Weather.com – Science, 28 July 2017
An estimated 2 billion people be displaced from their homes by 2100 due to climate-driven rising seas, a new study says.Roughly one-fifth of the world’s population may become climate change refugees, according to Cornell University. The majority of those will be people who live on coastlines around the world, including about 2 million in Florida alone.
“We’re going to have more people on less land and sooner that we think,” lead author Charles Geisler, professor emeritus of development sociology at Cornell, said in a press release. “The future rise in global mean sea level probably won’t be gradual. Yet few policymakers are taking stock of the significant barriers to entry that coastal climate refugees, like other refugees, will encounter when they migrate to higher ground.”
The researchers looked at a United Nations report that estimates the world’s population will be 9 billion by 2050 and 11 billion by 2100.
The Cornell report noted that by 2060, about 1.4 billion people will need to relocate to escape rising seas levels.
“The colliding forces of human fertility, submerging coastal zones, residential retreat, and impediments to inland resettlement is a huge problem. We offer preliminary estimates of the lands unlikely to support new waves of climate refugees due to the residues of war, exhausted natural resources, declining net primary productivity, desertification, urban sprawl, land concentration, ‘paving the planet’ with roads and greenhouse gas storage zones offsetting permafrost melt,” Geisler said.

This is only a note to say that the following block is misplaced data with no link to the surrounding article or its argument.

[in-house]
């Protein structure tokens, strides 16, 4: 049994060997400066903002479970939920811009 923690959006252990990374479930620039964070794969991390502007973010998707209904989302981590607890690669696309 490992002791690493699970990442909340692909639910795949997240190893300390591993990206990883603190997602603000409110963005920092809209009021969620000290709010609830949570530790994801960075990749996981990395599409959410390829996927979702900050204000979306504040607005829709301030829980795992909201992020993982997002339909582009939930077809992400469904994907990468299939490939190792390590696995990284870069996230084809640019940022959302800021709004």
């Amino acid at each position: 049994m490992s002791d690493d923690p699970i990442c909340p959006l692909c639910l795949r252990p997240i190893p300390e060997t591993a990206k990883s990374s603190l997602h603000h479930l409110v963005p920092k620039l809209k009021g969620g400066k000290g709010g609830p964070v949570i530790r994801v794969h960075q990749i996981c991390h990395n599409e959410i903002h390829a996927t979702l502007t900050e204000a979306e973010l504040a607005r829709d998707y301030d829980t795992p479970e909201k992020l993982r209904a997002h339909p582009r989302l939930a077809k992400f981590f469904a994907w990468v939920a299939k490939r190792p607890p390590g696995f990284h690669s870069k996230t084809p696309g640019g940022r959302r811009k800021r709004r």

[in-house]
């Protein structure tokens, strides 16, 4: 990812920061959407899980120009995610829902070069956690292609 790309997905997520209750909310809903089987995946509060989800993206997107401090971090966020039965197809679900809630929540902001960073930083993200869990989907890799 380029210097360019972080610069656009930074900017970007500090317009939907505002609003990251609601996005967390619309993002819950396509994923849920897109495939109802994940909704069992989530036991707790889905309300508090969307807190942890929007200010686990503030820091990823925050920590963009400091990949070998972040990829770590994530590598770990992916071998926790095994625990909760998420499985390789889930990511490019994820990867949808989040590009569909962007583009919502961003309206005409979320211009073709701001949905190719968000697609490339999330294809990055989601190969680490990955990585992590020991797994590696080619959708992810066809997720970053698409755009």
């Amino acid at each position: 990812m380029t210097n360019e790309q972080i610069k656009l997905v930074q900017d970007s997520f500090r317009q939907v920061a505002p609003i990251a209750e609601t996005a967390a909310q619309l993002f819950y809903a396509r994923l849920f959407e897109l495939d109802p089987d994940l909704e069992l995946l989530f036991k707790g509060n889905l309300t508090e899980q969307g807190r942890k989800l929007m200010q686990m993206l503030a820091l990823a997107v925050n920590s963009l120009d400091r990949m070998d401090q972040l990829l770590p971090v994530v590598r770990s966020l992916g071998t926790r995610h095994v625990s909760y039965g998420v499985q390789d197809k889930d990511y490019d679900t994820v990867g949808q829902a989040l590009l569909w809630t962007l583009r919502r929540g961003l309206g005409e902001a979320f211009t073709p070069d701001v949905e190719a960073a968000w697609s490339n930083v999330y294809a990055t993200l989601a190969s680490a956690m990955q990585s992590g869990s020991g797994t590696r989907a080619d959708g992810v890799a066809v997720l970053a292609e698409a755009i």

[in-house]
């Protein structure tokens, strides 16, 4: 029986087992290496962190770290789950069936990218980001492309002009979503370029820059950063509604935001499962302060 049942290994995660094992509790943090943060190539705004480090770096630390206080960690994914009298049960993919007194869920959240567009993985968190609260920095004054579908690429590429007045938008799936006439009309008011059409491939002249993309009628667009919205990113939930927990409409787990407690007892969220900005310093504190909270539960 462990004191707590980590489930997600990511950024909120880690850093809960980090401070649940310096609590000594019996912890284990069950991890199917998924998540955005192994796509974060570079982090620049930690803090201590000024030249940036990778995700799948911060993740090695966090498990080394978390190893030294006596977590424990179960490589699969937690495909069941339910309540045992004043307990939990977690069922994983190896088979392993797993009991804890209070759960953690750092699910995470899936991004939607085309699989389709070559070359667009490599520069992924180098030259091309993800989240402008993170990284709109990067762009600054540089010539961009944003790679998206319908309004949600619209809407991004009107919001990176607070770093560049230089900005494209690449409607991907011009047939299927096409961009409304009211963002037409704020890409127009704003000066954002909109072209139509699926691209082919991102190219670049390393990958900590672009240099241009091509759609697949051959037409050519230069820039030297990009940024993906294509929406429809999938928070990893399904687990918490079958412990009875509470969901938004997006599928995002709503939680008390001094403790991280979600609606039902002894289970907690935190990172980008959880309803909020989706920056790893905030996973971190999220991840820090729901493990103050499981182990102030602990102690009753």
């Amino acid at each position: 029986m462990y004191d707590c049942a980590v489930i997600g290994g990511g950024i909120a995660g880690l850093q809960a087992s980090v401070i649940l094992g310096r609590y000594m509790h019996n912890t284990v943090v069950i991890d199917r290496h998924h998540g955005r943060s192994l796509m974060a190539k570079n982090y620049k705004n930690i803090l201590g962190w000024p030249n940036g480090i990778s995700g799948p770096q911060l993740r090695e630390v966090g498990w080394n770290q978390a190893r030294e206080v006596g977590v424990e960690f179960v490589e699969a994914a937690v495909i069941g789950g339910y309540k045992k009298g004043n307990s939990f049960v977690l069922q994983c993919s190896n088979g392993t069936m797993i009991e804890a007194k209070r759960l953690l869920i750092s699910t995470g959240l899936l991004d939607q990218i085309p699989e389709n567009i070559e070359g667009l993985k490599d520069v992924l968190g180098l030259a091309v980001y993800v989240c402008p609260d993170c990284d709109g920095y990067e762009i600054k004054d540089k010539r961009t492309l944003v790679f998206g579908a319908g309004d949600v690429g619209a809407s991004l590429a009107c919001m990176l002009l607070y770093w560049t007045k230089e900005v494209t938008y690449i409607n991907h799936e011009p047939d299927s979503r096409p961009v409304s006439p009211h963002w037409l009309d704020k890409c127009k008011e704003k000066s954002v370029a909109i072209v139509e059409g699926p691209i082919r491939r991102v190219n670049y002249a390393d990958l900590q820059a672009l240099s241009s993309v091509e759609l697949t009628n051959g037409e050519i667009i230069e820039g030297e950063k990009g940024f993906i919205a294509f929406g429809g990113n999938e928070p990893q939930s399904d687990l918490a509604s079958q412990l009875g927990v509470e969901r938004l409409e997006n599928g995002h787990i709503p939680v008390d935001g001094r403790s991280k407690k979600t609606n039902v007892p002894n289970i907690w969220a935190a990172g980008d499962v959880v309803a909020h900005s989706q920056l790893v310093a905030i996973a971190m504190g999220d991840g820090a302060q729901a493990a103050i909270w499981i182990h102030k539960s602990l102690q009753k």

A family on a raft approaches a boat at flood affected area in Jamalpur.(Probal Rashid/LightRocket via Getty Images)
Other concerns noted in the paper are intensifying storm surges that will drive sea water further inland, ruining fertile land needed to feed billions.
The paper will be published in the July issue of the journal Land Use Policy and offers solutions and proactive adaptations in places like Florida, which has the second-largest coastline in the U.S. Geisler noted that state and local officials already have plans in place for a “coastal exodus.” (MORE: U.S. Vulnerable to Worst of Extreme Sea Rise)
The study comes on the heels of another study published recently in the Proceedings of the National Academy of Sciences, with findings compiled by University of Siegen (Germany) researcher Sönke Dangendorf, as well as scientists from Spain, France, Norway and the Netherlands. In the study, the researchers’ analysis suggests the long-warned acceleration in sea level rise is no longer imminent – it’s already underway.